Friday, May 29, 2009

Why you shouldn't get your US domestic news from Australian papers

Instapundit and Slashdot (and probably others) are featuring a story about Homeland Security scanning the fingerprints of travellers leaving the US.

Unfortunately, the story, from an Australian IT outlet, made serious errors. It claimed incorrectly that US citizens would be fingerscanned. It also succumbed to the assumption that any idea that can be made to sound like creepy and dumb security must have been the brainchild of the Bush Administration, accepted only reluctantly by the new administration.

In fact, the requirement for fingerprints on exit was first put in law in 1996, was recommended again by the 9/11 Commission, and was also included in the 9/11 implementation act. Despite this, the Bush administration was always a little ambivalent about the requirement -- mainly because the requirement is not a security measure.

Departing travelers are, well, departing. If they're terrorists, they've had their chance to attack us already.

Plus we already get passport data on departing passengers. Getting fingerprints too just makes the identification a little more certain, so the error rate goes down two or three percent. Since fingerprints are a hassle for everyone, and expensive, the Bush administration was pushed by Congress into gathering prints on exit. Congress has in essence said that Poland and other candidate countries will not be eligible for visa-free travel unless the Administration implements prints-on-exit.

Congress wants the prints because some in Congress believe visa-free travelers overstay their 90-day travel permission and become illegal immigrants. If people must check in and then check out, Congress believes, we could track down the ones who don't check out and deport them. Even if overstays from this group were a big problem, and in the scheme of things it probably isn't (these are travelers from developed countries, after all), it isn't particularly cost-effective to create a big program just so we'll have marginally more accurate check-out records. What exactly will we do with the newly improved list of people who didn't leave on time? It wasn't likely that the Bush administration would find the resources to track down every overstaying backpacker from Japan, and it's even less likely that the Obama administration would treat that as a priority. So we're perfecting a bookkeeping system that probably will never be used in the fashion that Congress envisions.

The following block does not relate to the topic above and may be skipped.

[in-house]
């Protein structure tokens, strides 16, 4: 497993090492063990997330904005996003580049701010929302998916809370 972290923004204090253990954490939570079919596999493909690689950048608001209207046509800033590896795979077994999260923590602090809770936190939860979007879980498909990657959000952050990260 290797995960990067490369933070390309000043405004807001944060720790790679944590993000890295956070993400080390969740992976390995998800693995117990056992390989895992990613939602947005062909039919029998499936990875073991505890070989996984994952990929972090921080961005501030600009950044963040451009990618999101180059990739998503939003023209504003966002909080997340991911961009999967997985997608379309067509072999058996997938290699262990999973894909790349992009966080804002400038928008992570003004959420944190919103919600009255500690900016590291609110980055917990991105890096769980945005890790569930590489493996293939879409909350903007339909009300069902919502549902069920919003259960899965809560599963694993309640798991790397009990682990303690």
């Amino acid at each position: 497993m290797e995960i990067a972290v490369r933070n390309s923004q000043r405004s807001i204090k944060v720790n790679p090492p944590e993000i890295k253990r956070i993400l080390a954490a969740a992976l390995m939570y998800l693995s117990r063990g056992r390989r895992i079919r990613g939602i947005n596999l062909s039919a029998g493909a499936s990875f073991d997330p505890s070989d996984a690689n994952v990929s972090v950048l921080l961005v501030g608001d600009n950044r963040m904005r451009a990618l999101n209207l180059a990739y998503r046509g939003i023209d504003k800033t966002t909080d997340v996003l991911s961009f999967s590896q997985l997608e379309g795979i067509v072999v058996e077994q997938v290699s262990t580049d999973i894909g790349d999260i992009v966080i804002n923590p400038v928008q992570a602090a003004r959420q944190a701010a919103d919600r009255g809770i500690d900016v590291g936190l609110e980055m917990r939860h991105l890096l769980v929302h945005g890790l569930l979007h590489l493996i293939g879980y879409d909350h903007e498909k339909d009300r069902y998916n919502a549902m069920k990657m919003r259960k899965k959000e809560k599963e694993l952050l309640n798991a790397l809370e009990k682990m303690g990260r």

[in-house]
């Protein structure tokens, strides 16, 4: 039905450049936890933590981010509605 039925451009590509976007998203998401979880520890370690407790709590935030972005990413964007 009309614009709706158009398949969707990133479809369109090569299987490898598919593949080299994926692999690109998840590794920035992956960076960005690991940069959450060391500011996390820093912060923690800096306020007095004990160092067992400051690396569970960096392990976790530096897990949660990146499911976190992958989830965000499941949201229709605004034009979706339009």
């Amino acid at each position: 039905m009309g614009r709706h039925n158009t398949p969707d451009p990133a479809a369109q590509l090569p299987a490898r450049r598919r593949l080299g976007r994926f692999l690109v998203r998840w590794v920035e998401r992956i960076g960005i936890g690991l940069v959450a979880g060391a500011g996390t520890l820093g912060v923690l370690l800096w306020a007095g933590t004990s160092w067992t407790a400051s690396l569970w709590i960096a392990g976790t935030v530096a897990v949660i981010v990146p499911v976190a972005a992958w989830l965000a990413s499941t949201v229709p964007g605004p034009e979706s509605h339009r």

My guess is that the Obama administration is setting up fingerscan pilots for the same reason that the Bush administration probably would have -- to preserve the option of bringing new countries into the visa-free travel program. But the idea that this is some Bush administration plot foisted on the new guys is a figment of Aussie media imagination.

1 comment:

Rykehaven said...

"Unfortunately, the story, from an Australian IT outlet, made serious errors."

While we're talking about IT, a correction of your own is in order: what you've just described is not an "error", nor is it a "mistake".

An "error" is a natural, systemic variance in nature. When applied to human behavior/ergonomics/human interface, it is regarded as an INVOLUNTARY variance from an established protocol, a phenomenon of statistical dispersion inherent in all systems.

A "mistake" is the bug itself, or UNDESIRED feature, in the system design and protocol, and unlike an "error", it can be corrected to remove the feature.

What you have just described here is neither an "error" nor a "mistake", but a DELIBERATE decision to "make things up", deception being the DESIRED feature of the author.